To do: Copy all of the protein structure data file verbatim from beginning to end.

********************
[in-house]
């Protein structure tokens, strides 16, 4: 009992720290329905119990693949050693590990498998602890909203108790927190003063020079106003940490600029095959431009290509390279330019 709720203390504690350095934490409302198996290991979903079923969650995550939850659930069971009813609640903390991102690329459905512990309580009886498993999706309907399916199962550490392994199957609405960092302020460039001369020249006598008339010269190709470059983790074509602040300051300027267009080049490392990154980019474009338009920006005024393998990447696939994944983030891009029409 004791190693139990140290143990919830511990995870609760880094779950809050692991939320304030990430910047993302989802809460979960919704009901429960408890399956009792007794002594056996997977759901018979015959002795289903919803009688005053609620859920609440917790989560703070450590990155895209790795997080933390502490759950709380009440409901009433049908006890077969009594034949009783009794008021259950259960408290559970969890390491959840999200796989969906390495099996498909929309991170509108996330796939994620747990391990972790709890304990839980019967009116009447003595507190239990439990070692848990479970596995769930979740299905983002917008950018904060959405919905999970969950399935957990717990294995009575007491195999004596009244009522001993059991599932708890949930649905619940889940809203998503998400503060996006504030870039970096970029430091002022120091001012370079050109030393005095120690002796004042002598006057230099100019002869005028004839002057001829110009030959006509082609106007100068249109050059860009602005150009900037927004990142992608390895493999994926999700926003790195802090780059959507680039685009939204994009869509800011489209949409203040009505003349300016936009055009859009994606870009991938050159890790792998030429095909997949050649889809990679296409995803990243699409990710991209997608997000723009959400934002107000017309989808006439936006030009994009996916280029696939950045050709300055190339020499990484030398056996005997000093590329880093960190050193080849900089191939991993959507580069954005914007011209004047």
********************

[in-house]
């Protein structure tokens, strides 16, 4: 009992720290329905119990693949050693590990498998602890909203108790927190003063020079106003940490600029095959431009290509390279330019 709720203390504690350095934490409302198996290991979903079923969650995550939850659930069971009813609640903390991102690329459905512990309580009886498993999706309907399916199962550490392994199957609405960092302020460039001369020249006598008339010269190709470059983790074509602040300051300027267009080049490392990154980019474009338009920006005024393998990447696939994944983030891009029409 004791190693139990140290143990919830511990995870609760880094779950809050692991939320304030990430910047993302989802809460979960919704009901429960408890399956009792007794002594056996997977759901018979015959002795289903919803009688005053609620859920609440917790989560703070450590990155895209790795997080933390502490759950709380009440409901009433049908006890077969009594034949009783009794008021259950259960408290559970969890390491959840999200796989969906390495099996498909929309991170509108996330796939994620747990391990972790709890304990839980019967009116009447003595507190239990439990070692848990479970596995769930979740299905983002917008950018904060959405919905999970969950399935957990717990294995009575007491195999004596009244009522001993059991599932708890949930649905619940889940809203998503998400503060996006504030870039970096970029430091002022120091001012370079050109030393005095120690002796004042002598006057230099100019002869005028004839002057001829110009030959006509082609106007100068249109050059860009602005150009900037927004990142992608390895493999994926999700926003790195802090780059959507680039685009939204994009869509800011489209949409203040009505003349300016936009055009859009994606870009991938050159890790792998030429095909997949050649889809990679296409995803990243699409990710991209997608997000723009959400934002107000017309989808006439936006030009994009996916280029696939950045050709300055190339020499990484030398056996005997000093590329880093960190050193080849900089191939991993959507580069954005914007011209004047």